“The system evaluates all incoming data, such as the speed, distance from the intersection and direction of travel of other road users, along with information generated by the driver’s own vehicle. If the driver does not react to an intersecting vehicle, he will be warned by visual as well as acoustic signals,” explains Grote. This means the driver can brake in time and avoid an accident. The system thus effectively pre-empts any failure to see crossing vehicles that have right of way.
The experts from the BMW Group and the participating simTD research institutes assessed the active system on the basis of numerous reconstructed accidents, driving simulation experiments and test drives at the simTD proving grounds with vehicles from all manufacturers involved in the project. This included analysing approximately 4,000 crossings of intersections. “The investigations proved that, with the current close-to-production positioning technology, the Cross Traffic Assistant function already has the potential to prevent many accidents at intersections,” says Grote.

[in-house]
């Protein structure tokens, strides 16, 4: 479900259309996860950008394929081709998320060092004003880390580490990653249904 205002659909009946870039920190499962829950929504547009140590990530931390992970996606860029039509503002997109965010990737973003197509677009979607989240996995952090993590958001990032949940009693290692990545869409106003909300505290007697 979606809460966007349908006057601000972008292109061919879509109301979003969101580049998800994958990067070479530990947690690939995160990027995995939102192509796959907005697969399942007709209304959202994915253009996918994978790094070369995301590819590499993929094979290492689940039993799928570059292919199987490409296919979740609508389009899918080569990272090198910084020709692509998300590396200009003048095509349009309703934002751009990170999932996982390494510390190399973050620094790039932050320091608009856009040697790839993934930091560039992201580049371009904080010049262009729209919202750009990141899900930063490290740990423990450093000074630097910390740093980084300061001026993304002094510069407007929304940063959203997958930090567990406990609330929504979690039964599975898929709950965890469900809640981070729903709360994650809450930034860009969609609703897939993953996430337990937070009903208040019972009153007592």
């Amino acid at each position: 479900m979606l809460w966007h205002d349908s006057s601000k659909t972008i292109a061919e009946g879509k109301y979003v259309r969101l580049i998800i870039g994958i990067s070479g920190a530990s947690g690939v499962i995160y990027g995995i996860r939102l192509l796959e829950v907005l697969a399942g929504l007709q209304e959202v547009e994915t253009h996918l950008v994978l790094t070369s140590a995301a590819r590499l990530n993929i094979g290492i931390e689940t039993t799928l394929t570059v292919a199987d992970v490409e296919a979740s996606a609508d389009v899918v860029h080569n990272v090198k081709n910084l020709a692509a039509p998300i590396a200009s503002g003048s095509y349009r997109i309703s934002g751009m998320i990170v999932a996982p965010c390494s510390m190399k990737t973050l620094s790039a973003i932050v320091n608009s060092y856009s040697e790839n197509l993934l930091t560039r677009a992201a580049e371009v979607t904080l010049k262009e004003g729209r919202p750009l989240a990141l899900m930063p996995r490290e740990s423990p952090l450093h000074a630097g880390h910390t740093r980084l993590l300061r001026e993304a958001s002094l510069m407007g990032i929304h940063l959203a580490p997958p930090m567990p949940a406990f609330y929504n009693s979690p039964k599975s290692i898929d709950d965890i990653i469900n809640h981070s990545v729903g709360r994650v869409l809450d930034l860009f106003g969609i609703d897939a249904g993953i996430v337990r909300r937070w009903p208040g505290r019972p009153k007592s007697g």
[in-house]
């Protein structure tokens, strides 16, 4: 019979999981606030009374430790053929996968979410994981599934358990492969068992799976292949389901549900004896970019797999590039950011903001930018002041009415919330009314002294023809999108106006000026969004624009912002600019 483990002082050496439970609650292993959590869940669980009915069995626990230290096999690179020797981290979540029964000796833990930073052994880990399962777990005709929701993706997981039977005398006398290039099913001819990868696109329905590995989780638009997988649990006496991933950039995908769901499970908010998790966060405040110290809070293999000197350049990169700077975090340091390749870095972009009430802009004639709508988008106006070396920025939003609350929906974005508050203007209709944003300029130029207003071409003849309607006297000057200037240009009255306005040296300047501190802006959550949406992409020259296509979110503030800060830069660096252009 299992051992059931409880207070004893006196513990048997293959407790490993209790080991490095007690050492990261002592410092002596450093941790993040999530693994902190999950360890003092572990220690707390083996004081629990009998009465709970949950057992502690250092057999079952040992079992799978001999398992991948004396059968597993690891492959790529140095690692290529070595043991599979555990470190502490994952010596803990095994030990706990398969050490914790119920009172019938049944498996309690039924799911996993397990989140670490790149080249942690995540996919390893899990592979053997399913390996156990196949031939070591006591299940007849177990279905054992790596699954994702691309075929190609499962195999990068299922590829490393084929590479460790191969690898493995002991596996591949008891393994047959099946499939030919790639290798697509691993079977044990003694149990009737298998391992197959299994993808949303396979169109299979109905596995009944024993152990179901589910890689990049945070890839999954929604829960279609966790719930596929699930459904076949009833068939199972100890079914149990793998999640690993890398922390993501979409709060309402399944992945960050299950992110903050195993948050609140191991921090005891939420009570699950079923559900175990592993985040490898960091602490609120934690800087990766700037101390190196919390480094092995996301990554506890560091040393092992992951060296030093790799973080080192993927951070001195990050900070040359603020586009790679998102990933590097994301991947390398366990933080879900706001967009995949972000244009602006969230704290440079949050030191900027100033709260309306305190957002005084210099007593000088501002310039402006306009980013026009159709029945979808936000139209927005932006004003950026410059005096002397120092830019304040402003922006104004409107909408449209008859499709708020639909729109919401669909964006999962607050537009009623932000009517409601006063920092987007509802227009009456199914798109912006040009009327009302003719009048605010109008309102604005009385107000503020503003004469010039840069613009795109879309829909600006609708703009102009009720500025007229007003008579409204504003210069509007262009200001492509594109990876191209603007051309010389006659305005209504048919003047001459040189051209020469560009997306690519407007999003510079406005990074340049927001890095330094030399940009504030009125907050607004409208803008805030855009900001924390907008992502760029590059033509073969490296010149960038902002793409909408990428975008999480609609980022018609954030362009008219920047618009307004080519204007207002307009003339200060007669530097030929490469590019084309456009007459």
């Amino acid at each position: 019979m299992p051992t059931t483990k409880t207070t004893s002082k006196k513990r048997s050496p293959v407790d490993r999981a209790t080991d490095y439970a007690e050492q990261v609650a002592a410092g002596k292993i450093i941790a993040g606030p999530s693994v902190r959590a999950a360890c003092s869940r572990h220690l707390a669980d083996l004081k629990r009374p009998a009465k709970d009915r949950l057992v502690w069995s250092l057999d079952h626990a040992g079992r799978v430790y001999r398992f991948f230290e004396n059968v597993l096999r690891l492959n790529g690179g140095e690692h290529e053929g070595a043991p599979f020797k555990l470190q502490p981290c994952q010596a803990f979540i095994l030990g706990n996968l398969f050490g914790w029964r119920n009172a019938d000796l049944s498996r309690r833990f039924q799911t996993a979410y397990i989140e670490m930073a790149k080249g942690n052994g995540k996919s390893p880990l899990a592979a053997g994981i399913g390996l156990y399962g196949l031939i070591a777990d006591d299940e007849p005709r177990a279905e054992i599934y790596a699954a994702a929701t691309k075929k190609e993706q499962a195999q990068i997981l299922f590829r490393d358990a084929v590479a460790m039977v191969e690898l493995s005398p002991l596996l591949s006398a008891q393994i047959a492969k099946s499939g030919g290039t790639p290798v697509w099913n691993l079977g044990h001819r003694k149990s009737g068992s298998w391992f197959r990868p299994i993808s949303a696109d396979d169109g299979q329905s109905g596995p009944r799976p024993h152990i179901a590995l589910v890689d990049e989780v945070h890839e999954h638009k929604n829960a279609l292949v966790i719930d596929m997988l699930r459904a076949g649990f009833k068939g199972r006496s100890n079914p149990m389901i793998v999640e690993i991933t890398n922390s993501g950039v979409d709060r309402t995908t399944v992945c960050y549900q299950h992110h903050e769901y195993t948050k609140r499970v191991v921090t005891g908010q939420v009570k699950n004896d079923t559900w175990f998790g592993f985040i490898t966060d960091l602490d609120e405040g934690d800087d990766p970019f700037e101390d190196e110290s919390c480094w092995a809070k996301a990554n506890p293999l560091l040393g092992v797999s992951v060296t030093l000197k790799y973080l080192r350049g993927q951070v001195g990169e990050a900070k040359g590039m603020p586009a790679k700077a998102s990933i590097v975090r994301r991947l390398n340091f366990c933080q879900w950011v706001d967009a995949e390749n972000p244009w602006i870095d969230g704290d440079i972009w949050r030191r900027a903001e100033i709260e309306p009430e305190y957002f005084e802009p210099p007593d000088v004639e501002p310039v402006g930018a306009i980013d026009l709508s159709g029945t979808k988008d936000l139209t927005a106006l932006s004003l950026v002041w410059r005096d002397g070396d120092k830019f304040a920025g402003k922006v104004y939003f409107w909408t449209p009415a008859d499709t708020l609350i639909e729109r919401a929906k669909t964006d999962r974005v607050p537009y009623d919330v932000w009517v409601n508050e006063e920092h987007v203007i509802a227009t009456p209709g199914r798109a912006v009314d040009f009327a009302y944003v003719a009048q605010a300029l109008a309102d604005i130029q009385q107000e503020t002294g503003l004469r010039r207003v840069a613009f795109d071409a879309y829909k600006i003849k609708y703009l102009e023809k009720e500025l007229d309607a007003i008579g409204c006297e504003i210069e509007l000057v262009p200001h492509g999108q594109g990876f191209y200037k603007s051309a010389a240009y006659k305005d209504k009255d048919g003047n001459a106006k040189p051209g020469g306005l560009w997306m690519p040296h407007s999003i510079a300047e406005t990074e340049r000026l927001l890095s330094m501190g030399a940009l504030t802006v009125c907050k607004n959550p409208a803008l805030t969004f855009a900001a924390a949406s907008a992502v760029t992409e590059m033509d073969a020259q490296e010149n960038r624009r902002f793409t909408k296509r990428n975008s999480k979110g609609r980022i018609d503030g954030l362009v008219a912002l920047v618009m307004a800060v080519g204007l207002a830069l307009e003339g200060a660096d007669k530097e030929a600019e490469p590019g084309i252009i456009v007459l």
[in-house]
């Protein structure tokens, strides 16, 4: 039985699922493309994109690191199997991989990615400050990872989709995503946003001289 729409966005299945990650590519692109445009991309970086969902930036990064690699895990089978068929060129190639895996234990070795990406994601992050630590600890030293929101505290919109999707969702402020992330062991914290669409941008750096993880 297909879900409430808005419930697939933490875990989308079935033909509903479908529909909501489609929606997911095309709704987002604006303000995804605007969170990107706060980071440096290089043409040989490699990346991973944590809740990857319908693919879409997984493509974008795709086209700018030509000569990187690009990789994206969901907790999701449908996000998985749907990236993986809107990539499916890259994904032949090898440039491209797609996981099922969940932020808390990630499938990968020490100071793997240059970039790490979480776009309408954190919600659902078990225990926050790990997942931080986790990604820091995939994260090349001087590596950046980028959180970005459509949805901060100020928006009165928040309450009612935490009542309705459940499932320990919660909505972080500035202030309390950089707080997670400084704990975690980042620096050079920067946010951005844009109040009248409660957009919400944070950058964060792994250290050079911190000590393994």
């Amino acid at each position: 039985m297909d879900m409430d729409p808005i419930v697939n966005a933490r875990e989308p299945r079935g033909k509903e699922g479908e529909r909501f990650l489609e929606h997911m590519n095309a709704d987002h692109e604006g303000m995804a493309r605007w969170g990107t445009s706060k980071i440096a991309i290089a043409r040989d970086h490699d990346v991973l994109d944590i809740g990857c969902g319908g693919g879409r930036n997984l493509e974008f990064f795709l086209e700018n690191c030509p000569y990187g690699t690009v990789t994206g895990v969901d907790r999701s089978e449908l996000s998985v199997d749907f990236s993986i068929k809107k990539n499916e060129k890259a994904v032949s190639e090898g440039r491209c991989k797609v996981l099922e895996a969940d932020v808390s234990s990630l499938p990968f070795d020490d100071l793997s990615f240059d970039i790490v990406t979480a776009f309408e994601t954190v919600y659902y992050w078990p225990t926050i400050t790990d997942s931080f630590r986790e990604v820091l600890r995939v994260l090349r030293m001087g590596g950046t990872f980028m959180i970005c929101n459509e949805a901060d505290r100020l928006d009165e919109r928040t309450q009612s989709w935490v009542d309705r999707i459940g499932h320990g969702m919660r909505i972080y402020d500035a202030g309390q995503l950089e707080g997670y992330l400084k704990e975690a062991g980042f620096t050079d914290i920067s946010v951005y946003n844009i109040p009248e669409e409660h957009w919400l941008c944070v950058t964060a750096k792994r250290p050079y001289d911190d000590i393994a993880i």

Traffic Sign Assistant.
By means of Car-to-X communication, the Traffic Sign Assistant also informs the driver very early of varying traffic management signs relating to road and traffic situations, such as current speed limits or congestion warnings. Due to this foresight further efficiency functions could be implemented.
As soon as vehicles are thus alerted by Car-to-X to the relevant traffic signs and lanes, further valuable functions become possible. Traffic light systems, for example, can transmit information on their phasing so that a driver assistance system can either indicate the optimum speed to catch a succession of lights on green or warn of the risk of crossing the lights at red (Traffic Light Phase Assistant). By transferring specific data on traffic levels, the state of road surfaces and other factors, a vehicle is able to issue advance warnings of accidents (obstacle warning), traffic tailbacks (end of tailback warning) or black ice (road weather warning) to other road users in the vicinity. Further Car-to-X functions in the simTD research project include warnings of emergency vehicles and the electronic brake light, which alerts the driver to sudden braking by vehicles ahead.
BMW ConnectedRide. Active protection also for motorcyclists.